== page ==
If all were right with the world, Elizabeth Olsen would be an Academy Award winner by now. As a scarred ex-cult member in 2011's Martha Marcy May Marlene, Olsen (the younger sister of Mary Kate and Ashley) gave one of the finest breakthrough performances in recent memory, conveying a fractured psyche with eerie believability. The turn didn't land Olsen a Best Actress nod, but it did open a great many doors for the 22-year-old, who has since played more beautiful-yet-troubled women in both last year's Silent House and the newly released Oldboy—a remake of 2003's South Korean cult classic. Directed by Spike Lee, the new film casts Olsen as Marie, a social worker who forms a bond with Joe Doucette (Josh Brolin), a rough-and-tough, long-imprisoned antihero who, as anyone who has seen the original knows, is tied to a horror house of unsettling secrets. Sitting down with Details at New York City's Conrad Hotel, Olsen dished on the virtues of remakes, why fashion is tougher than film, and how she feels about nude scenes.
DETAILS: Was it a difficult decision to say, "Yes, I'm going to plunge into this edgy world of Oldboy?"
ELIZABETH OLSEN: I love how every time I talk about a movie with people, they assume that I was offered a part. [Laughs] I tried to get this job. I didn't audition, because they didn't ask me to, but I would have. I read the script, and it was my first experience with the story, and then I saw the [original] movie the same day. And I loved it. I was just like, "This is crazy. This is heart-wrenching. This is awful." I never knew it was going to go where it ends up going.
DETAILS: How do you feel about the argument that the film, a cult favorite, shouldn't have been remade?
ELIZABETH OLSEN: My brother's a big film guy, and he was like, "Why would you do that?" And I said, "Well, why would you do Romeo and Juliet 100 times?" [Oldboy] is a good story, and to me, it reminds me of this Oedipus complex or something. If you have this amazing story to tell, with this complex relationship, which turns on itself at the end and shocks people, why not tell that again in 10 years, in a different way? I have no qualms about doing it.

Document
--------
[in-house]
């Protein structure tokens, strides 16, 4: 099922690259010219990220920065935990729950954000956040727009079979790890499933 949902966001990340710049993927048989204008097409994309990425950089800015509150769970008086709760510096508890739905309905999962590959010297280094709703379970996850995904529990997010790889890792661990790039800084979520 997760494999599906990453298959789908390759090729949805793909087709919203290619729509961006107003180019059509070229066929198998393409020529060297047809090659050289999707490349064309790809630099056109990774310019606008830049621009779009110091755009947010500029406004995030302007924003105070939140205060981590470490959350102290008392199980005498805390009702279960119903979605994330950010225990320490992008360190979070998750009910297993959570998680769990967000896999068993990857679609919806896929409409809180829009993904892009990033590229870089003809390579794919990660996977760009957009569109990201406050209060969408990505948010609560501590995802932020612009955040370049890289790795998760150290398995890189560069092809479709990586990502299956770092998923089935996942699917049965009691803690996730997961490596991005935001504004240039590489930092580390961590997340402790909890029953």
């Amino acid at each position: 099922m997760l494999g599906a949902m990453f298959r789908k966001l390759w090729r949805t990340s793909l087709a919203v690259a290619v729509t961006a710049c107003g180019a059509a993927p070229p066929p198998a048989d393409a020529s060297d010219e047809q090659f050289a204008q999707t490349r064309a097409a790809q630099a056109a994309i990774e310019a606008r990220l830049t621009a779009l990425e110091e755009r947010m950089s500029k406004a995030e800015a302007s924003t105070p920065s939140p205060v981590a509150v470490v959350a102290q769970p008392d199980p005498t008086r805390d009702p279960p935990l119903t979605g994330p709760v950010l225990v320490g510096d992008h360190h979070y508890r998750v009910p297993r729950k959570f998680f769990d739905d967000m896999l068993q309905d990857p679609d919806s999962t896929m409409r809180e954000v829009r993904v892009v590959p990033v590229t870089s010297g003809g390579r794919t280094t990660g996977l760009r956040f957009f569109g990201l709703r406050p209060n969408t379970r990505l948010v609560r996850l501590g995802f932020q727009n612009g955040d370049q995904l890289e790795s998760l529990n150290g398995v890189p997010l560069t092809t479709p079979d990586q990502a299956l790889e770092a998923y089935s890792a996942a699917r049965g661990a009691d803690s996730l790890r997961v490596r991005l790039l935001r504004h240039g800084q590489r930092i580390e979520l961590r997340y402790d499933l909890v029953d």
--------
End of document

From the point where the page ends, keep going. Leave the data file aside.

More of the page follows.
DETAILS: Why do you think you gravitate toward so many dark roles?
ELIZABETH OLSEN: I do feel like it's kind of 60/40 when it comes to the dark roles versus the others. I don't know. I have done quite a few light things; the light things just don't wind up getting a lot of press. I actually was kind of craving this sort of thing when I read the material. I had just done [the 2013 Sundance selection] Very Good Girls, and I was like, "Boy, that was light. Give me something real." You know? I always just want to change. I just finished a play yesterday, and I really don't want to do a play now. I'm glad that's out of my system.
DETAILS: The woman you play, Marie, is pretty damaged, with an ambiguously painful past. Can you share some of your thoughts about her?
ELIZABETH OLSEN: Our whole goal, without having to offer boring exposition in a film that really isn't about Marie, was to try flesh out her relationship to drugs, her relationship to self-abuse, and her background, psychologically—what would cause you to become a social worker. Instead of taking care of herself, she's taking care of others. And then she sees a man [Joe] who isn't asking for help but maybe needs it. You just try and psychologically justify why the two of them come together and meet each other.
DETAILS: When last year's Silent House was released, you mentioned that you found psychological horror and warped mental states to be the scariest things for you. If you were in Joe's shoes, what do you think would be the hardest thing about the confinement, and what do you think would be the toughest adjustment when thrust back into the world after 20 years?